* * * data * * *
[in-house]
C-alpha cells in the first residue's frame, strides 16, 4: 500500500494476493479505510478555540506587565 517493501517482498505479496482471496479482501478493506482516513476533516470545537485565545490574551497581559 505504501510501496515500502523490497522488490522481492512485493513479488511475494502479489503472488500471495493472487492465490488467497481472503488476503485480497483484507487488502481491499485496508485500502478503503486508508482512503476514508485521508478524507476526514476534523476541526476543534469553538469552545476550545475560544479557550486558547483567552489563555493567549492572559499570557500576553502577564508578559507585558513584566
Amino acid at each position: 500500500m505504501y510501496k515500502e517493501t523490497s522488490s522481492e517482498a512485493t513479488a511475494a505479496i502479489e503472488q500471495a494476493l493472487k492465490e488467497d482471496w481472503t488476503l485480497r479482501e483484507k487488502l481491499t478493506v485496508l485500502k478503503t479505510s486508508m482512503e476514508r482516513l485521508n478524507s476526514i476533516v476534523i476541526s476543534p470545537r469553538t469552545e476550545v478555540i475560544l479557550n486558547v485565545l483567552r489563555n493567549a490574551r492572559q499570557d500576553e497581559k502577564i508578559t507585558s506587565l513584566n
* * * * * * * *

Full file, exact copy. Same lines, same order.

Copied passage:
[in-house]
C-alpha cells in the first residue's frame, strides 16, 4: 500500500494476493479505510478555540506587565 517493501517482498505479496482471496479482501478493506482516513476533516470545537485565545490574551497581559 505504501510501496515500502523490497522488490522481492512485493513479488511475494502479489503472488500471495493472487492465490488467497481472503488476503485480497483484507487488502481491499485496508485500502478503503486508508482512503476514508485521508478524507476526514476534523476541526476543534469553538469552545476550545475560544479557550486558547483567552489563555493567549492572559499570557500576553502577564508578559507585558513584566
Amino acid at each position: 500500500m505504501y510501496k515500502e517493501t523490497s522488490s522481492e517482498a512485493t513479488a511475494a505479496i502479489e503472488q500471495a494476493l493472487k492465490e488467497d482471496w481472503t488476503l485480497r479482501e483484507k487488502l481491499t478493506v485496508l485500502k478503503t479505510s486508508m482512503e476514508r482516513l485521508n478524507s476526514i476533516v476534523i476541526s476543534p470545537r469553538t469552545e476550545v478555540i475560544l479557550n486558547v485565545l483567552r489563555n493567549a490574551r492572559q499570557d500576553e497581559k502577564i508578559t507585558s506587565l513584566n